Receptive, expressive and social/pragmatic language are considered critical milestones in a child’s life, but sometimes they are delayed. It’s important that parents and caregivers pay attention to the signs that a child is slowly progressing, not progressing or even regressing in language skills so he or she can receive the proper therapy. Early intervention is essential.
In the early years of life, children should begin to make basic connections between language and their surroundings. For example, a child should observe his/her parents’ mouths when they speak and begin to perform gestural language (e.g., waving). Children should also begin to understand what their parents’ words mean (following commands), form sounds that will eventually become words and pair their own words to become utterances about objects or events. When children have language disorders, they will lack one or more of these basic skills.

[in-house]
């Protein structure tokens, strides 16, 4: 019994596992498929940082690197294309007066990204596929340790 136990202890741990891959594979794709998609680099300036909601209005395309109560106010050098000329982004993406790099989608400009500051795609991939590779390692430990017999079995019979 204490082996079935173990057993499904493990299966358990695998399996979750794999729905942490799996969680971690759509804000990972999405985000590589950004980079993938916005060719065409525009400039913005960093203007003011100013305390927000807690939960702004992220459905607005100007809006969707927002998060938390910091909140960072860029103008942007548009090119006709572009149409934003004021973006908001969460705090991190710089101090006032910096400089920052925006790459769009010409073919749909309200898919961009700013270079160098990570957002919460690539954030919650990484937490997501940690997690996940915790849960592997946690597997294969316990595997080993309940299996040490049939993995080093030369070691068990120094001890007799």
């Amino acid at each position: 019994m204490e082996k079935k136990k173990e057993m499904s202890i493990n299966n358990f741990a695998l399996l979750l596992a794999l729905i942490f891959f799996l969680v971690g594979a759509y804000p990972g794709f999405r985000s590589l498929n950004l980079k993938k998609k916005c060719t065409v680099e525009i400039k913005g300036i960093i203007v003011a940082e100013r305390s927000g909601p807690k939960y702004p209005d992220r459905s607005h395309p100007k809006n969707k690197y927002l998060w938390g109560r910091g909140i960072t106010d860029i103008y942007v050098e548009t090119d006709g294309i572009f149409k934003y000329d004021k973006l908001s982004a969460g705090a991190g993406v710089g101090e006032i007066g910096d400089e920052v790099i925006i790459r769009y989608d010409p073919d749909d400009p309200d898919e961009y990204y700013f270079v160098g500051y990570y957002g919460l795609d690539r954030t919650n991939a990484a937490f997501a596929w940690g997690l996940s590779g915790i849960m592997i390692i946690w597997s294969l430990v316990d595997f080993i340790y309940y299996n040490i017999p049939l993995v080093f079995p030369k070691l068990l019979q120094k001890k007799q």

When one of our speech-language pathologists begins to work with a patient, a comprehensive evaluation is conducted, which includes assessing language (understanding and use), speech/resonance, voice, fluency, oral motor and swallowing abilities. A thorough plan of care with long-term goals and short-term objectives is developed and therapy is initiated. A big part of success in therapy is working closely with parents and caregivers because the home is an environment rich in opportunities to reinforce language. Home programs can empower the parents and caregivers to be involved in moving the child’s language skills along through play, interaction and socialization.
At HPRC Pediatric Therapy and Pediatric Rehabilitation, our setting is unique in that it offers comprehensive services, including therapy for gross and fine motor skills. If a child exhibits problems in these areas, we have physical and occupational therapists on site to work and collaborate with speech-language pathologists. Together, as a comprehensive team, we can see a child’s development as a complete picture.